May 2003
Volume 44, Issue 13
ARVO Annual Meeting Abstract  |   May 2003
Morphometric Analysis of Fiber Growth in the Developing Chicken Lens
Author Affiliations & Notes
  • S. Bassnett
    Ophthalmology & Visual Science, Washington Univ Med School, St Louis, MO, United States
  • P.A. Winzenburger
    Ophthalmology & Visual Science, Washington Univ Med School, St Louis, MO, United States
  • Footnotes
    Commercial Relationships  S. Bassnett, None; P.A. Winzenburger, None.
  • Footnotes
    Support  NIH Grant EY11260, EY02687, Unrestricted RPB grant
Investigative Ophthalmology & Visual Science May 2003, Vol.44, 948. doi:
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      S. Bassnett, P.A. Winzenburger; Morphometric Analysis of Fiber Growth in the Developing Chicken Lens . Invest. Ophthalmol. Vis. Sci. 2003;44(13):948.

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      © ARVO (1962-2015); The Authors (2016-present)

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Abstract: : Purpose: It is generally assumed that fiber cell differentiation proceeds identically in cells produced at different points in the life cycle. This implies that the fate of one cell can be predicted by examining the cell immediately beneath it. In this study, we tested this assumption directly, by examining the fate of identified populations of fibers over time. This allowed a direct comparison of the life histories of cells of different ages. Methods: Lens radii, cell length, shape, cross sectional area and perimeter, and cell packing organization, were measured from confocal and TEM micrographs of embryonic chicken lenses. Derived values for cell surface area and volume were also calculated. We used a novel coordinate system to track identified cohorts of cells at successive developmental stages. This allowed kinetic information, such as rate of increase in length or volume, to be derived. Results: The analysis revealed some previously unexpected features of fiber differentiation. For example, the posterior tips of fiber cells migrated more quickly than the anterior tips. The overall rate of fiber cell elongation (147 µm/day) did not vary with cell age. The rate of increase in cell membrane surface area (6280 µm2/day) was not diminished after cells completed their elongation. Instead, unabated membrane addition fueled the increase in lateral membrane complexity that occurred in sutured cells. A surprising degree of structural remodeling occurred during fiber cell elongation and continued after extant cells were buried by newly formed fibers. Even in anucleated cells, however, shape and membrane topology were altered continually during development. In contrast, certain aspects of fiber cell organization were established early in development and did not vary thereafter. For example, the packing arrangement of cells in the adult lens was traced to a cellular template established on the tenth day of embryonic development. Conclusions: Integrated morphometric analysis at successive developmental stages provides insights into the life history of fiber cells buried within the cellular conglomerate of the lens.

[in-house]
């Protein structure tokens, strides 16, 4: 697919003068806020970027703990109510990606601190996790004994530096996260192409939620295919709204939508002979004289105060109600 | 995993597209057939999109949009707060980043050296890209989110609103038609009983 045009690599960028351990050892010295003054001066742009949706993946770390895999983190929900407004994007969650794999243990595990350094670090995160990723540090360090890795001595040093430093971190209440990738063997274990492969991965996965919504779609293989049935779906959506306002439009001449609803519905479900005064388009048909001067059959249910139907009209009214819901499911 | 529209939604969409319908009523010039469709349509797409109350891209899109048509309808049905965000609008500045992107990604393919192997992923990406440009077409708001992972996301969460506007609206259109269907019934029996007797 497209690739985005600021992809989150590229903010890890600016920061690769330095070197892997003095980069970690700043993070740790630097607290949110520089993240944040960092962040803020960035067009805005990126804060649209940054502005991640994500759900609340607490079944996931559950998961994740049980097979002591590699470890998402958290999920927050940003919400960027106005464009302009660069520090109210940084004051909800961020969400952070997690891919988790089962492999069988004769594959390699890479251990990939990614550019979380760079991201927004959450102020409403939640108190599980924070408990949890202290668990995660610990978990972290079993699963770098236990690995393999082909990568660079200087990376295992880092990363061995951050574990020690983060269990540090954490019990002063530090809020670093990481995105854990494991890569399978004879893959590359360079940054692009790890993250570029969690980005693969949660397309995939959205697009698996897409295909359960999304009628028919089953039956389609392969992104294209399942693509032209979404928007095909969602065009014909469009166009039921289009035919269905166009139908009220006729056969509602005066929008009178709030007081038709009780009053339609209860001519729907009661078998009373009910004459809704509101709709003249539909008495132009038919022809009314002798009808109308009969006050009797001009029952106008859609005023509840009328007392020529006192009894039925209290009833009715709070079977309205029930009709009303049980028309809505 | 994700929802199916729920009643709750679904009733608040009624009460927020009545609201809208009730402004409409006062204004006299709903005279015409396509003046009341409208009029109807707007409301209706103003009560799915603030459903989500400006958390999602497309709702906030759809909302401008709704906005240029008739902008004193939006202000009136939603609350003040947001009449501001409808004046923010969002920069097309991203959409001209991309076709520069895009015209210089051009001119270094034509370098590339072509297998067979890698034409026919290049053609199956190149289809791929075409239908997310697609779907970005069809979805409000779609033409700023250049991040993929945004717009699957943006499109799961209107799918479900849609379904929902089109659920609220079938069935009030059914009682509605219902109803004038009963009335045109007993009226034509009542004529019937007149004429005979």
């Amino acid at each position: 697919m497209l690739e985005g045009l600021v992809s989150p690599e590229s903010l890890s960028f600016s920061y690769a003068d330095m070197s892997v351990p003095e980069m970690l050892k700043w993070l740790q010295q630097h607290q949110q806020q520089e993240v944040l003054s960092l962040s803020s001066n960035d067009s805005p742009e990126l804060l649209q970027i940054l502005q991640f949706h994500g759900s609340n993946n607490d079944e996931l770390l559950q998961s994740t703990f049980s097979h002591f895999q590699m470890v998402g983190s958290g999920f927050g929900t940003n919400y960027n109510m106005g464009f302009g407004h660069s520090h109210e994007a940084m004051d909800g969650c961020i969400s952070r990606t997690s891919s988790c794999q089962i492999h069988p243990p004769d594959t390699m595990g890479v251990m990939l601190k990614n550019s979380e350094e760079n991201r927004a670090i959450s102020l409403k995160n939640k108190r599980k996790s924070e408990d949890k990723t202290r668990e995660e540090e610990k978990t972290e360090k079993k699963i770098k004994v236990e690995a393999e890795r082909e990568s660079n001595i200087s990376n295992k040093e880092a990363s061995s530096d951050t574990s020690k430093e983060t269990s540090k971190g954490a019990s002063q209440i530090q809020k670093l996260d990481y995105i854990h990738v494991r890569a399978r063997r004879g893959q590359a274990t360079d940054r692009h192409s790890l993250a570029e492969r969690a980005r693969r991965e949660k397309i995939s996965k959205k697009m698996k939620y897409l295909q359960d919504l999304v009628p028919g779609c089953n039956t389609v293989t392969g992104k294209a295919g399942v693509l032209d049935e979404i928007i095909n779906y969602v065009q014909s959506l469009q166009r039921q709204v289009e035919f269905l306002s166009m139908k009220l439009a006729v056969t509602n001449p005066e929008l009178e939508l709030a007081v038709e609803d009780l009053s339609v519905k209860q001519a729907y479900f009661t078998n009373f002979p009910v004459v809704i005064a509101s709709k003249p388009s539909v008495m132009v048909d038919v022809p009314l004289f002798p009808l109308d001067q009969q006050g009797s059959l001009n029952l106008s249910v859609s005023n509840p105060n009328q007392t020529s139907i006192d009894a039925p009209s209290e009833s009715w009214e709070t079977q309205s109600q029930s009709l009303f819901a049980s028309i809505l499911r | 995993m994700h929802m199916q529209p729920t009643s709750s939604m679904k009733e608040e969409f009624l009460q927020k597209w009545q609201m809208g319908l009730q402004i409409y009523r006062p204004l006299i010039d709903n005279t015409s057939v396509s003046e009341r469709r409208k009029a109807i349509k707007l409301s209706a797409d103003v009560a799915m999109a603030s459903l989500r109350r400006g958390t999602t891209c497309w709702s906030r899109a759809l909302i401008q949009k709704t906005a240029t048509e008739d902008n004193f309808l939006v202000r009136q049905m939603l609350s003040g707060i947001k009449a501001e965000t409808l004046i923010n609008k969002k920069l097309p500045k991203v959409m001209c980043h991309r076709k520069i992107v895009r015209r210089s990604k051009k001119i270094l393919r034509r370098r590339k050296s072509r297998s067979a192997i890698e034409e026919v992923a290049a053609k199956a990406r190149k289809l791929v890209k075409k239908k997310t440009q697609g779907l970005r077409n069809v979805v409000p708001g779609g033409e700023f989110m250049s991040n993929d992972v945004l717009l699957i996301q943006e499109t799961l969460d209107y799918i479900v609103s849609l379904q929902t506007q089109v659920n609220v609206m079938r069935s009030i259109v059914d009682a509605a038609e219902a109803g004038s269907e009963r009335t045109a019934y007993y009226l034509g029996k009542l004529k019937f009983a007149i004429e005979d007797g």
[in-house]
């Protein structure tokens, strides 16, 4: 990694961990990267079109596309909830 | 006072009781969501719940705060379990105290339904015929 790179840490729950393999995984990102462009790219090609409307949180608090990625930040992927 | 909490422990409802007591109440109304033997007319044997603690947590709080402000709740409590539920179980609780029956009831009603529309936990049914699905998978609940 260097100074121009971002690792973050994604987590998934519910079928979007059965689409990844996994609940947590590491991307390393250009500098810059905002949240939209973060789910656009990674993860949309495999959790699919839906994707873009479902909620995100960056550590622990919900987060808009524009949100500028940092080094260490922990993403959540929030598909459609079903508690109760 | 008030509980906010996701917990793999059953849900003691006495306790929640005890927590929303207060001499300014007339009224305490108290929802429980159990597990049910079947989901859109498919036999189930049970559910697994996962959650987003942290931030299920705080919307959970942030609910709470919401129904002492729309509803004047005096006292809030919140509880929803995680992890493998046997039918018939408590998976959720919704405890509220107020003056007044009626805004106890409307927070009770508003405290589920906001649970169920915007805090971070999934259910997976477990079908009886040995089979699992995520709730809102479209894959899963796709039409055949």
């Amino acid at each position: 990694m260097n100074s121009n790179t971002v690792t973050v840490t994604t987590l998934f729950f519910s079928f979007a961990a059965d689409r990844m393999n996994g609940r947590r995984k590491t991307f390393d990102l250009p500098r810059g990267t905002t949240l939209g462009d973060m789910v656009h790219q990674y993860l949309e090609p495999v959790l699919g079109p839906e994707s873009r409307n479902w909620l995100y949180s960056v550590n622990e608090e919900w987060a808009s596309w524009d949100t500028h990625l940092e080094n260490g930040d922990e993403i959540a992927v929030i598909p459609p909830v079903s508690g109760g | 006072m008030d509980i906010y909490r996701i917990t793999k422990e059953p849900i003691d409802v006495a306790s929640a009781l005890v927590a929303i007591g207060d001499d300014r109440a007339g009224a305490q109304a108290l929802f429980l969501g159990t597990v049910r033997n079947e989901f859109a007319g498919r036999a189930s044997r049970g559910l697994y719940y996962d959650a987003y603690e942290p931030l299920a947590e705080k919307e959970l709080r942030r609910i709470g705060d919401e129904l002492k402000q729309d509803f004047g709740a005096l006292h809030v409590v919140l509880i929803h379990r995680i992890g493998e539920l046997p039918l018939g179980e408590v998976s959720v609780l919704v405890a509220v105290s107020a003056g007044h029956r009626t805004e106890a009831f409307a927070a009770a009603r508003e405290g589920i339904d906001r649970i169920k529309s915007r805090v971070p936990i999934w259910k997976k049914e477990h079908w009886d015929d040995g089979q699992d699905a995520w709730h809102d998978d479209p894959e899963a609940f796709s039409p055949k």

Keywords: cell membrane/membrane specializations • microscopy: electron microscopy • microscopy: confocal/tunneling 

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